In 1809, the brothers and their wives of Betsy Sammons Cavender moved from Lunenburg County, Virginia to Williamson County, Tennessee, and, in 1810 Betsy's mother, Sally Sammons ("Sarah Sammons") likewise moved to Williamson County, Tennessee. On November 7, 1837, Sally Sammons executed her will in which she named Archibald Lytle as the executor, and in whose household Sally Sammons was then living. She left her estate only to her daughters Rebecca Roberts ("Rebecca Sammons"), Fanny Tatom ("Fanny Sammons", "Francis Tatom" & "Francis Sammons"), and to Archibald Lytle to hold in trust for the benefit of her daughter Elizabeth Cavender ("Betsy Cavender", "Elizabeth Sammons" & "Betsy Sammons") who must have been unable to care for herself at that particular point in time. The will of Sally Sammons was probated in May 1884.86 Later, Archibald Lytle withdrew as executor and James C. Irvin ("James Irvin") was appointed to replace Archibald Lytle as executor.
On April 15, 1823, Eudaley James Cavender ("Eudaley Cavender") sold to Jesse Cox, the brother-in-law of his son Silas James Cavender, the 100 acres of land located on the Big Harpeth River in Williamson County, Tennessee, and being a part of the 640 acre tract of land granted to John McMurray by the State of North Carolina and which John McMurray purchased from Thomas McMurray on January 20, 1807. The Indenture was witnessed by William B. McClellan ("William McCellan") and Thomas Cox. Eudaley James Cavender may be the same James Cavender listed in the 1840 census for Davie County, North Carolina.81, 122 & 205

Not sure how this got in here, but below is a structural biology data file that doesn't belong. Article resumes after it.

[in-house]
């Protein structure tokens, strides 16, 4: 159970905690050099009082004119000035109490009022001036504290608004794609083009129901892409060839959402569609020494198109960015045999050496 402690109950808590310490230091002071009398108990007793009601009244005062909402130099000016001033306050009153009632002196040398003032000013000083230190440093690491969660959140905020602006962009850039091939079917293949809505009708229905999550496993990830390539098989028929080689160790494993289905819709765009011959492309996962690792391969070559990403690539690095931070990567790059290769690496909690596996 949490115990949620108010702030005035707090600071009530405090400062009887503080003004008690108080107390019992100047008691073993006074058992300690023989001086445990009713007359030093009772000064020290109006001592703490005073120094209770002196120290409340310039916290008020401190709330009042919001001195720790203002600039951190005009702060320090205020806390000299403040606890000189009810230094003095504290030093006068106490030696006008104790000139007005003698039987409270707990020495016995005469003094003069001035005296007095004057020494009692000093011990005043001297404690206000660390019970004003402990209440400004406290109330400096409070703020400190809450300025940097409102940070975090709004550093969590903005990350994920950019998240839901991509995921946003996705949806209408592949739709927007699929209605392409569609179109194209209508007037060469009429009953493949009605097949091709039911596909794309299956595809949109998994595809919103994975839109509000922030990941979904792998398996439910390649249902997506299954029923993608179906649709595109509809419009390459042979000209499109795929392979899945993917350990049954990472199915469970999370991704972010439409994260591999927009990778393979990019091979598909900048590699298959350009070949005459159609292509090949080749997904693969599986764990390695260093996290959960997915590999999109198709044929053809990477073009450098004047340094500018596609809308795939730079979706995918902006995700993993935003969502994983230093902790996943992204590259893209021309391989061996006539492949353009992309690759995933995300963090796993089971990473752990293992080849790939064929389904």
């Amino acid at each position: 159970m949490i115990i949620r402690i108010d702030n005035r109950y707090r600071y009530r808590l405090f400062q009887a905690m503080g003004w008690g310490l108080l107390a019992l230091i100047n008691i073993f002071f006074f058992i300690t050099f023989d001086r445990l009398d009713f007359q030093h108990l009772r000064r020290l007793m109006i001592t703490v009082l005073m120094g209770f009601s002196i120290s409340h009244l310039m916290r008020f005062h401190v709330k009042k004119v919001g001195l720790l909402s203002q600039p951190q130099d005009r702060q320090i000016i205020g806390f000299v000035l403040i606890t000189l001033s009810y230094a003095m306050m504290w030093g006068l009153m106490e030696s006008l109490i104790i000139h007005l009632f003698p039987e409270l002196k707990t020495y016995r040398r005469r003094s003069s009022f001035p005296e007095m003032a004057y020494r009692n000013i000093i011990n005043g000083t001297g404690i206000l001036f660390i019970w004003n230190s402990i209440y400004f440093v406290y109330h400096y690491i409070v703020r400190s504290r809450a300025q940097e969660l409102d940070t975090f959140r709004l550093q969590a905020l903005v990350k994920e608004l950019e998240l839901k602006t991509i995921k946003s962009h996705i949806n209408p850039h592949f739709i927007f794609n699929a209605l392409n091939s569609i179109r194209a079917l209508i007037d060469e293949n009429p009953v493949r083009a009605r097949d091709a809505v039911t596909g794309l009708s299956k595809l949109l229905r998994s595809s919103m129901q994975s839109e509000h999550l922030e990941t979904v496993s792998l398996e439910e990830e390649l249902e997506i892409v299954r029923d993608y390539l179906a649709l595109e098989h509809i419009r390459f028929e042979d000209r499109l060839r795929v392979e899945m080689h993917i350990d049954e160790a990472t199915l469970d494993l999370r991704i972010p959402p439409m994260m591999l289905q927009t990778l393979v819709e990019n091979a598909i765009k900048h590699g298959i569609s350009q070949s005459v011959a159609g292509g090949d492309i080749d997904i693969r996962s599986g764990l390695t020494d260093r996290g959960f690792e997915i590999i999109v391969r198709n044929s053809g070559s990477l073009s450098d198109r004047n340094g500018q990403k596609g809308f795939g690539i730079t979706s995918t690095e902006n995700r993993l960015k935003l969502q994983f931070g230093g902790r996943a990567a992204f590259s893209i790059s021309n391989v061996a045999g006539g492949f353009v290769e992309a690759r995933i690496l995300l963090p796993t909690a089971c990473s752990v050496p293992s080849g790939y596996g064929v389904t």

On October 14, 1831, Sarah Sammons ("Sally Sammons") of Williamson County, Tennessee, who was the mother-in-law of Eudaley James Cavender ("Eudaley Cavender"), formerly of Lunenburg County, Virginia, “in consideration of $1.00 paid by Julany Cavender of Williamson County, Tennessee, sells to Julany 1 bed and furniture, 1 desk, 1 cupboard and 2 tables, and for the above consideration of $1.00 in hand paid as aforesaid I have bargained, sold and conveyed unto John Cavender as follows: 1 bed, 2 bay mares, 1 large kettle, 18 head hogs”. Signed by Sarah Sammons with an “X” and witnessed by J. Farrington and Robert Peebles. On August 28, 1845, Harrison Cavendar ("Harrison Cavender") apparently married his cousin Julia Cavendar ("Julia Cavender", “Julany Cavender” & "Julisey Cavender") in Williamson County, Tennessee. The ceremony was conducted by Wm. F. Carter ("William Carter") and their bondsman was James Cavender. It is believed that the above Julany Cavender to whom Sarah Sammons sold some furniture is the same person who later married her cousin Harrison Cavender. 76112 & 122